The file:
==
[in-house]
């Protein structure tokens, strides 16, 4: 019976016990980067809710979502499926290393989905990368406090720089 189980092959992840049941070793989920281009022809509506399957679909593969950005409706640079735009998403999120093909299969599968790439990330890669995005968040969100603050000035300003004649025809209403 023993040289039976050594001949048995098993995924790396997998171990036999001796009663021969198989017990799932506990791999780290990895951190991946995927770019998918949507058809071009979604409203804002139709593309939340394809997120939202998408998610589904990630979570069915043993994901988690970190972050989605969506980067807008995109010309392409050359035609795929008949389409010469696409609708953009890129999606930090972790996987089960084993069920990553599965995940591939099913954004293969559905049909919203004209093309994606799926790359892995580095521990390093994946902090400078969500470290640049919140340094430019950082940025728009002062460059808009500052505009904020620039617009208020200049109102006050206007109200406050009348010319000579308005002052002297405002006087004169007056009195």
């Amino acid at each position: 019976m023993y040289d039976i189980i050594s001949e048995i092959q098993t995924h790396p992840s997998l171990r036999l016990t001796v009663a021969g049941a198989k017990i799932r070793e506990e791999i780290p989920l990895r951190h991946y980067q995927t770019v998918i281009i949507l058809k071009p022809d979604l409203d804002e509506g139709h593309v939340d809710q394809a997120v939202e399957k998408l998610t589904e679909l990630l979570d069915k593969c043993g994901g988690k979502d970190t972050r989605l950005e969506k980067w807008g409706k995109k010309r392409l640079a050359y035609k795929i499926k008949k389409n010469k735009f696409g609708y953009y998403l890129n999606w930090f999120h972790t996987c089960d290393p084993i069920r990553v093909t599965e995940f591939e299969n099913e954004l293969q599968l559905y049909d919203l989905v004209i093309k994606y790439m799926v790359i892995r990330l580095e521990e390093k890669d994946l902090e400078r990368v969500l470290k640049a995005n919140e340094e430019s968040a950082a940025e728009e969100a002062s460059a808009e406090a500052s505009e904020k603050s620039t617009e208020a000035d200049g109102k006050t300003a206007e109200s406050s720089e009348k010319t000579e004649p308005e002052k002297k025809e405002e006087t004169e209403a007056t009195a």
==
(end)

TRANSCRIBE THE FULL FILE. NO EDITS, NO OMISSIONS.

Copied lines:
[in-house]
């Protein structure tokens, strides 16, 4: 019976016990980067809710979502499926290393989905990368406090720089 189980092959992840049941070793989920281009022809509506399957679909593969950005409706640079735009998403999120093909299969599968790439990330890669995005968040969100603050000035300003004649025809209403 023993040289039976050594001949048995098993995924790396997998171990036999001796009663021969198989017990799932506990791999780290990895951190991946995927770019998918949507058809071009979604409203804002139709593309939340394809997120939202998408998610589904990630979570069915043993994901988690970190972050989605969506980067807008995109010309392409050359035609795929008949389409010469696409609708953009890129999606930090972790996987089960084993069920990553599965995940591939099913954004293969559905049909919203004209093309994606799926790359892995580095521990390093994946902090400078969500470290640049919140340094430019950082940025728009002062460059808009500052505009904020620039617009208020200049109102006050206007109200406050009348010319000579308005002052002297405002006087004169007056009195």
């Amino acid at each position: 019976m023993y040289d039976i189980i050594s001949e048995i092959q098993t995924h790396p992840s997998l171990r036999l016990t001796v009663a021969g049941a198989k017990i799932r070793e506990e791999i780290p989920l990895r951190h991946y980067q995927t770019v998918i281009i949507l058809k071009p022809d979604l409203d804002e509506g139709h593309v939340d809710q394809a997120v939202e399957k998408l998610t589904e679909l990630l979570d069915k593969c043993g994901g988690k979502d970190t972050r989605l950005e969506k980067w807008g409706k995109k010309r392409l640079a050359y035609k795929i499926k008949k389409n010469k735009f696409g609708y953009y998403l890129n999606w930090f999120h972790t996987c089960d290393p084993i069920r990553v093909t599965e995940f591939e299969n099913e954004l293969q599968l559905y049909d919203l989905v004209i093309k994606y790439m799926v790359i892995r990330l580095e521990e390093k890669d994946l902090e400078r990368v969500l470290k640049a995005n919140e340094e430019s968040a950082a940025e728009e969100a002062s460059a808009e406090a500052s505009e904020k603050s620039t617009e208020a000035d200049g109102k006050t300003a206007e109200s406050s720089e009348k010319t000579e004649p308005e002052k002297k025809e405002e006087t004169e209403a007056t009195a």